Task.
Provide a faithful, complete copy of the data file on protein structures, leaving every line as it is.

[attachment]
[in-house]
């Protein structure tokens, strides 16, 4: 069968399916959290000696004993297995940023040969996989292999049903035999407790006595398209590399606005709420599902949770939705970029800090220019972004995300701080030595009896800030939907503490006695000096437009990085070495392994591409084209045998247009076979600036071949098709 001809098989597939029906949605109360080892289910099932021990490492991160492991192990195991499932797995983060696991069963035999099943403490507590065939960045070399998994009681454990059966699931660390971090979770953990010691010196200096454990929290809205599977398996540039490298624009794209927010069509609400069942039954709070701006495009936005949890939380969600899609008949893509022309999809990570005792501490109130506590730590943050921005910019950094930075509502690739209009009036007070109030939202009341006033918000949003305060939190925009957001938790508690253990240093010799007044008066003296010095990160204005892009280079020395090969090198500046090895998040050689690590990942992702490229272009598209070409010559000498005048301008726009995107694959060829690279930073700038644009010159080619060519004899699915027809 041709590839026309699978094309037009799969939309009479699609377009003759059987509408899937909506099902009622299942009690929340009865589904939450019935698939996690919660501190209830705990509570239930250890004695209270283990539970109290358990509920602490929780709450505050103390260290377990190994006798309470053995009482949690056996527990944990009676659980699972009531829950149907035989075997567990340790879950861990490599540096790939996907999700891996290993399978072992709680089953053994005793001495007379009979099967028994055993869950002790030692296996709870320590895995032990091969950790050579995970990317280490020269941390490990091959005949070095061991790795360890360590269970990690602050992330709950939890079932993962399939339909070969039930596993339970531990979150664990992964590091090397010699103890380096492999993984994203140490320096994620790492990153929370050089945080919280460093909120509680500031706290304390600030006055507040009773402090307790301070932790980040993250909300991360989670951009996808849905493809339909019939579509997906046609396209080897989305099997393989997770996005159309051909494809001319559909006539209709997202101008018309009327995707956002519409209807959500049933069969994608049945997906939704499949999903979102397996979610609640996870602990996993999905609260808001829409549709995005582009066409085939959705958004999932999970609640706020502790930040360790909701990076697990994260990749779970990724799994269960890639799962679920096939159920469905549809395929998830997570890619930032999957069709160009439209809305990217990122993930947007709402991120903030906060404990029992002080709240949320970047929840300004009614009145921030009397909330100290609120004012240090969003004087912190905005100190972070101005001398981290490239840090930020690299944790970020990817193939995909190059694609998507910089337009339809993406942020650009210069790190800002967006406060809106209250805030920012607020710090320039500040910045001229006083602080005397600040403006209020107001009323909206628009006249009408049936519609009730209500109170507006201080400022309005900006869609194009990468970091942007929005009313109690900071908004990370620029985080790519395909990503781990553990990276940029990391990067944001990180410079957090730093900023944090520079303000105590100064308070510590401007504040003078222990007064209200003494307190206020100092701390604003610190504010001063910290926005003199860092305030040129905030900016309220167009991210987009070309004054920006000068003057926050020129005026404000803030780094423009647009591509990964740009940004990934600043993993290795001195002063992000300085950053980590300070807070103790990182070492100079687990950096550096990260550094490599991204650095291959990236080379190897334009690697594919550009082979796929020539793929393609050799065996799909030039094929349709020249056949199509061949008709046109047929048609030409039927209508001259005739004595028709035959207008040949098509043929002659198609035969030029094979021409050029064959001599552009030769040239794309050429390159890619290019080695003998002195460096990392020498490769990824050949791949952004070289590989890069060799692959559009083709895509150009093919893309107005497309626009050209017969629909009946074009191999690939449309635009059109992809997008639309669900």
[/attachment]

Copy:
[in-house]
């Protein structure tokens, strides 16, 4: 069968399916959290000696004993297995940023040969996989292999049903035999407790006595398209590399606005709420599902949770939705970029800090220019972004995300701080030595009896800030939907503490006695000096437009990085070495392994591409084209045998247009076979600036071949098709 001809098989597939029906949605109360080892289910099932021990490492991160492991192990195991499932797995983060696991069963035999099943403490507590065939960045070399998994009681454990059966699931660390971090979770953990010691010196200096454990929290809205599977398996540039490298624009794209927010069509609400069942039954709070701006495009936005949890939380969600899609008949893509022309999809990570005792501490109130506590730590943050921005910019950094930075509502690739209009009036007070109030939202009341006033918000949003305060939190925009957001938790508690253990240093010799007044008066003296010095990160204005892009280079020395090969090198500046090895998040050689690590990942992702490229272009598209070409010559000498005048301008726009995107694959060829690279930073700038644009010159080619060519004899699915027809 041709590839026309699978094309037009799969939309009479699609377009003759059987509408899937909506099902009622299942009690929340009865589904939450019935698939996690919660501190209830705990509570239930250890004695209270283990539970109290358990509920602490929780709450505050103390260290377990190994006798309470053995009482949690056996527990944990009676659980699972009531829950149907035989075997567990340790879950861990490599540096790939996907999700891996290993399978072992709680089953053994005793001495007379009979099967028994055993869950002790030692296996709870320590895995032990091969950790050579995970990317280490020269941390490990091959005949070095061991790795360890360590269970990690602050992330709950939890079932993962399939339909070969039930596993339970531990979150664990992964590091090397010699103890380096492999993984994203140490320096994620790492990153929370050089945080919280460093909120509680500031706290304390600030006055507040009773402090307790301070932790980040993250909300991360989670951009996808849905493809339909019939579509997906046609396209080897989305099997393989997770996005159309051909494809001319559909006539209709997202101008018309009327995707956002519409209807959500049933069969994608049945997906939704499949999903979102397996979610609640996870602990996993999905609260808001829409549709995005582009066409085939959705958004999932999970609640706020502790930040360790909701990076697990994260990749779970990724799994269960890639799962679920096939159920469905549809395929998830997570890619930032999957069709160009439209809305990217990122993930947007709402991120903030906060404990029992002080709240949320970047929840300004009614009145921030009397909330100290609120004012240090969003004087912190905005100190972070101005001398981290490239840090930020690299944790970020990817193939995909190059694609998507910089337009339809993406942020650009210069790190800002967006406060809106209250805030920012607020710090320039500040910045001229006083602080005397600040403006209020107001009323909206628009006249009408049936519609009730209500109170507006201080400022309005900006869609194009990468970091942007929005009313109690900071908004990370620029985080790519395909990503781990553990990276940029990391990067944001990180410079957090730093900023944090520079303000105590100064308070510590401007504040003078222990007064209200003494307190206020100092701390604003610190504010001063910290926005003199860092305030040129905030900016309220167009991210987009070309004054920006000068003057926050020129005026404000803030780094423009647009591509990964740009940004990934600043993993290795001195002063992000300085950053980590300070807070103790990182070492100079687990950096550096990260550094490599991204650095291959990236080379190897334009690697594919550009082979796929020539793929393609050799065996799909030039094929349709020249056949199509061949008709046109047929048609030409039927209508001259005739004595028709035959207008040949098509043929002659198609035969030029094979021409050029064959001599552009030769040239794309050429390159890619290019080695003998002195460096990392020498490769990824050949791949952004070289590989890069060799692959559009083709895509150009093919893309107005497309626009050209017969629909009946074009191999690939449309635009059109992809997008639309669900």